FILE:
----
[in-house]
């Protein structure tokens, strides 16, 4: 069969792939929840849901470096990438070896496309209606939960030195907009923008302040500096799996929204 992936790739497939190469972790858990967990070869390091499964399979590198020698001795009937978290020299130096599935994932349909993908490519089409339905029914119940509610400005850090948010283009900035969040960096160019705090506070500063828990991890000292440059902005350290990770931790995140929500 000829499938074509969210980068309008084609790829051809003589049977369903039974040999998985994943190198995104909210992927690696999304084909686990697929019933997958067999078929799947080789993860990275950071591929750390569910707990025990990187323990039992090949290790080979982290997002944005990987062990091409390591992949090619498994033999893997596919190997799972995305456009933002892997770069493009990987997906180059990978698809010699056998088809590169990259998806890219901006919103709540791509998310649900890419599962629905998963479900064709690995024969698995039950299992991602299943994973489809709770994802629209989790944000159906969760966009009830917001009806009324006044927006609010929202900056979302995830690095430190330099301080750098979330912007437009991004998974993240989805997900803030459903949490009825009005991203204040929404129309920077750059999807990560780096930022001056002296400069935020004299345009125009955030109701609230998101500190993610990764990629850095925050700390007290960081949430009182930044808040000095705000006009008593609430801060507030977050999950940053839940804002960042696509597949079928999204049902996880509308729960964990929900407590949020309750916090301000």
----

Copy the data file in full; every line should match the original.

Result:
[in-house]
């Protein structure tokens, strides 16, 4: 069969792939929840849901470096990438070896496309209606939960030195907009923008302040500096799996929204 992936790739497939190469972790858990967990070869390091499964399979590198020698001795009937978290020299130096599935994932349909993908490519089409339905029914119940509610400005850090948010283009900035969040960096160019705090506070500063828990991890000292440059902005350290990770931790995140929500 000829499938074509969210980068309008084609790829051809003589049977369903039974040999998985994943190198995104909210992927690696999304084909686990697929019933997958067999078929799947080789993860990275950071591929750390569910707990025990990187323990039992090949290790080979982290997002944005990987062990091409390591992949090619498994033999893997596919190997799972995305456009933002892997770069493009990987997906180059990978698809010699056998088809590169990259998806890219901006919103709540791509998310649900890419599962629905998963479900064709690995024969698995039950299992991602299943994973489809709770994802629209989790944000159906969760966009009830917001009806009324006044927006609010929202900056979302995830690095430190330099301080750098979330912007437009991004998974993240989805997900803030459903949490009825009005991203204040929404129309920077750059999807990560780096930022001056002296400069935020004299345009125009955030109701609230998101500190993610990764990629850095925050700390007290960081949430009182930044808040000095705000006009008593609430801060507030977050999950940053839940804002960042696509597949079928999204049902996880509308729960964990929900407590949020309750916090301000």